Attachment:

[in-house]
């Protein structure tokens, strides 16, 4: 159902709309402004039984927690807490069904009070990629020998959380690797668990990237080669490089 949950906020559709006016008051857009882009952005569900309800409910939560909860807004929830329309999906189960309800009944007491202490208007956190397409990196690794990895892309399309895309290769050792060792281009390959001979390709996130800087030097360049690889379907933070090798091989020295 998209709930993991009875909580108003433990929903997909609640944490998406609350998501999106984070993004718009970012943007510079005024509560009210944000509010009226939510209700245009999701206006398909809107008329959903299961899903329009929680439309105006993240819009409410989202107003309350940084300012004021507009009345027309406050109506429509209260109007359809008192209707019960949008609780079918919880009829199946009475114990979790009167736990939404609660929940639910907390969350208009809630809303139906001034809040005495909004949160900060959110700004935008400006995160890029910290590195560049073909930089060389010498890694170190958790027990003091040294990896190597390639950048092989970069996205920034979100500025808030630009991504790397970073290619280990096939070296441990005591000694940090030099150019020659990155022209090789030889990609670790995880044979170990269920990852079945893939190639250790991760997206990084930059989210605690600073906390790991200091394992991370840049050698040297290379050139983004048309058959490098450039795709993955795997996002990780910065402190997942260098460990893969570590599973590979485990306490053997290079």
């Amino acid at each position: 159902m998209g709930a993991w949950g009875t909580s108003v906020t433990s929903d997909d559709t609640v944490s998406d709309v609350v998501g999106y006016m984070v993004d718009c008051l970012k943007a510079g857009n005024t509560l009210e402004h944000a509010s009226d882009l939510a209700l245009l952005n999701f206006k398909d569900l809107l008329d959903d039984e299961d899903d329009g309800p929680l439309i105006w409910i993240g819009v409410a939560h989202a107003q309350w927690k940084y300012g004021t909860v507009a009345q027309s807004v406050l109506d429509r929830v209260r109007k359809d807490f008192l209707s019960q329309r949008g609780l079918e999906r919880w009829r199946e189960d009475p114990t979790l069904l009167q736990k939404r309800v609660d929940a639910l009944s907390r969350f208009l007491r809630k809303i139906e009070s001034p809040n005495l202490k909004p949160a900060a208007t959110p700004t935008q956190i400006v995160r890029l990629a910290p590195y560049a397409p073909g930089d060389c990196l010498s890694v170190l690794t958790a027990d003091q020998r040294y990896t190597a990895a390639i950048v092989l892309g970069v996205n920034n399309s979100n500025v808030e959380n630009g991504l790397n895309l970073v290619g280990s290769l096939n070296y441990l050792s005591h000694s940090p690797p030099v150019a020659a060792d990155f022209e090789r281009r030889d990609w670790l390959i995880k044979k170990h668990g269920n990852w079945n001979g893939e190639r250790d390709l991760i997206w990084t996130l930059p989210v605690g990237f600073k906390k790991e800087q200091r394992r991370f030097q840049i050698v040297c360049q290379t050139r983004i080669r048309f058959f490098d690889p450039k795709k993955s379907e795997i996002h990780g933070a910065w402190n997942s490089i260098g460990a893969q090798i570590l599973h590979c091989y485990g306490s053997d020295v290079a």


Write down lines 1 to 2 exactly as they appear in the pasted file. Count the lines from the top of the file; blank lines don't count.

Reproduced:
[in-house]
């Protein structure tokens, strides 16, 4: 159902709309402004039984927690807490069904009070990629020998959380690797668990990237080669490089 949950906020559709006016008051857009882009952005569900309800409910939560909860807004929830329309999906189960309800009944007491202490208007956190397409990196690794990895892309399309895309290769050792060792281009390959001979390709996130800087030097360049690889379907933070090798091989020295 998209709930993991009875909580108003433990929903997909609640944490998406609350998501999106984070993004718009970012943007510079005024509560009210944000509010009226939510209700245009999701206006398909809107008329959903299961899903329009929680439309105006993240819009409410989202107003309350940084300012004021507009009345027309406050109506429509209260109007359809008192209707019960949008609780079918919880009829199946009475114990979790009167736990939404609660929940639910907390969350208009809630809303139906001034809040005495909004949160900060959110700004935008400006995160890029910290590195560049073909930089060389010498890694170190958790027990003091040294990896190597390639950048092989970069996205920034979100500025808030630009991504790397970073290619280990096939070296441990005591000694940090030099150019020659990155022209090789030889990609670790995880044979170990269920990852079945893939190639250790991760997206990084930059989210605690600073906390790991200091394992991370840049050698040297290379050139983004048309058959490098450039795709993955795997996002990780910065402190997942260098460990893969570590599973590979485990306490053997290079």